Home visit: how to design a happy home
In this industrial-style home, a family has learned how to make the space grow with them – not just in size, but emotionally too. Step inside and discover the ideas that make this feel-good space.
When Katty and Marky bought their house it was made up of small rooms. “The kitchen was a tiny box of a room, it made you feel separate,” says Katty. Then sons Lucas (4) and Milo (2) came along. “A kitchen extension created a sense of openness.” Placing a table and bench off the end of the island unit gave the family a breakfast bar that doubles as craft station and home office.
The kitchen is our family room, it’s where we live. It isn’t perfect, but we’re not precious because it’s a room we want to be hardwearing – a survival room!”
Make family time special
Dining rooms may not be on trend but Katty and Marky have made a point of having a separate dining space. “I had a romantic idea of eating in here with the kids and that’s what we do once a week – we call it a Foxy Dinner Party. The boys set the table, we stick on a record and it’s just nice family time. Lucas is at the age where he’s starting to create memories; I hope this will be one of them.”
Make it easy to change
“I’ve gone from putting stuff everywhere to grouping it in organised collections,” says Katty of her pared-back approach to creating displays. “I usually keep it nice and clean. Today’s mix is quite eclectic – I wanted to try a mix of magazines and trinkets. Often, I just have magazines or album covers.” Picture ledges are the perfect way to showcase an ever-changing display. No need for nails.
We used to have a lot of stuff, but I’ve become someone who needs order to feel relaxed. The kids were the catalyst. I’ve had to find the line between ‘good sentimental’ and hoarding, so we only have the things we absolutely love!”
“Our home has grown with us. We’ve had a few decorating disasters along the way,” says Marky. “We’ve learned the value of a moodboard. You pull all your ideas for the room together in one place, and you can both look and see if there’s anything that doesn’t work,” says Katty.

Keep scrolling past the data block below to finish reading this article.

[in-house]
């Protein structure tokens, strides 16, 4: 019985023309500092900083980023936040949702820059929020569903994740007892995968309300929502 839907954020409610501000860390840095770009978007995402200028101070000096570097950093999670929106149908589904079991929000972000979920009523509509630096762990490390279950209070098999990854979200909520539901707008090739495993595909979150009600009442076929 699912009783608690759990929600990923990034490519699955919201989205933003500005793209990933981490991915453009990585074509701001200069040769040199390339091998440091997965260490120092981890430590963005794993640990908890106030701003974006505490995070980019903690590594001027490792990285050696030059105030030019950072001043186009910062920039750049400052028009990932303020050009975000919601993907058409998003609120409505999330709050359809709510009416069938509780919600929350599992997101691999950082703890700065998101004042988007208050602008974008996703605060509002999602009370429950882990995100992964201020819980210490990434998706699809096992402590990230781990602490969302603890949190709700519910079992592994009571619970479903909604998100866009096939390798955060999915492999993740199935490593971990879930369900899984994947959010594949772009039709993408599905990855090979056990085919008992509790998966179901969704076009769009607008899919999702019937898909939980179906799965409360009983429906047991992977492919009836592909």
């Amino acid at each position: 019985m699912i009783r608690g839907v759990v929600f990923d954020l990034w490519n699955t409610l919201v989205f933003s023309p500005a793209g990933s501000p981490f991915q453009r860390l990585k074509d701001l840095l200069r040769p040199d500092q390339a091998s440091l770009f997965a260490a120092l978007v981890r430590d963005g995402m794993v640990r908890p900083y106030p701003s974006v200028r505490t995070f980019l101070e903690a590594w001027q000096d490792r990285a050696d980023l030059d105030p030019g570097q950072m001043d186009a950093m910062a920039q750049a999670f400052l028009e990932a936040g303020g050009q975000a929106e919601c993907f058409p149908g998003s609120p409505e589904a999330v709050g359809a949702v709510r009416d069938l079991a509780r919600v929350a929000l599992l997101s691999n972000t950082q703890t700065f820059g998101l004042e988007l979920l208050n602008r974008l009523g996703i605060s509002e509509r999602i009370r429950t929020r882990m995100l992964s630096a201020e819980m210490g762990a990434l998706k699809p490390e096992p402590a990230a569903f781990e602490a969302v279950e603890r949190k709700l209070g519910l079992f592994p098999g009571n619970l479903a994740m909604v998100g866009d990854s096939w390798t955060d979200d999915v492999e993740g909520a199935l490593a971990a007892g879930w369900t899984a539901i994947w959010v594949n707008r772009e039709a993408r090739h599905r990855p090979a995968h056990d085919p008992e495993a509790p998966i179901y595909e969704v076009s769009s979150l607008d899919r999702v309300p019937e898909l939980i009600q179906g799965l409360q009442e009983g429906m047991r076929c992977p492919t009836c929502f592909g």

Create cosy nooks
When space is limited, make it work harder by creating rooms within rooms – spots where you can do your own thing in a shared space. Marky built a window seat for the boys. A bench with baskets underneath would create the same nook. Then use textiles to cosy it up. “I wanted somewhere the boys could cuddle up with a book. They sit there like doggies waiting for Marky to come home after work.”
Hide and display
Curated minimalism describes Katty and Marky’s approach. “We don’t want pictures on every wall so we made a gallery in the hallway, which grows organically.” Hiding the stuff of everyday life gives the art wall a chance to shine. “The hall is a high-traffic space, you want things to be organised and easy for the kids. The TV cabinet we use is great to store shoes – we each have our own box.”
Don’t save it ‘for best’
“We waited a long time to get the living room right. As we sorted out the rest of the house, this room was the one we hid behind closed doors. We finally tackled it last year when I signed up for a four-week Instagram challenge. It was the first time Marky and I worked on a room together properly, that’s why I really love it. I call this our ‘turn off room’, where we switch off and relax.”
None of our rooms are ‘good rooms’ – there are no restrictions on the boys. I don’t want to be precious about anything. This is a home to live in.”
Family-centred, fun and creative – that’s our home! We step inside, take a breath and know we can be ourselves. Our home is security and comfort that transcends how it looks.”
Journey to a family home
“A regular red-brick terrace,” is how Katty and Marky describe their 100-year-old house. The home has grown with them – two bedrooms became three, and the small kitchen grew into a family-sized kitchen/living space with the addition of a double-height extension three years ago. “When we moved in, this place was falling to pieces. To get to this stage has been quite a journey,” says Marky.
We love to see our customers get creative with our products. Go for it! But please note that altering or modifying IKEA products so they can no longer be re-sold or used for their original purpose, means the IKEA commercial guarantees and your right to return the products will be lost.
Interior designer: Katie Phillips
Photographer: Benjamin Edwards
Follow Katty @denoffoxes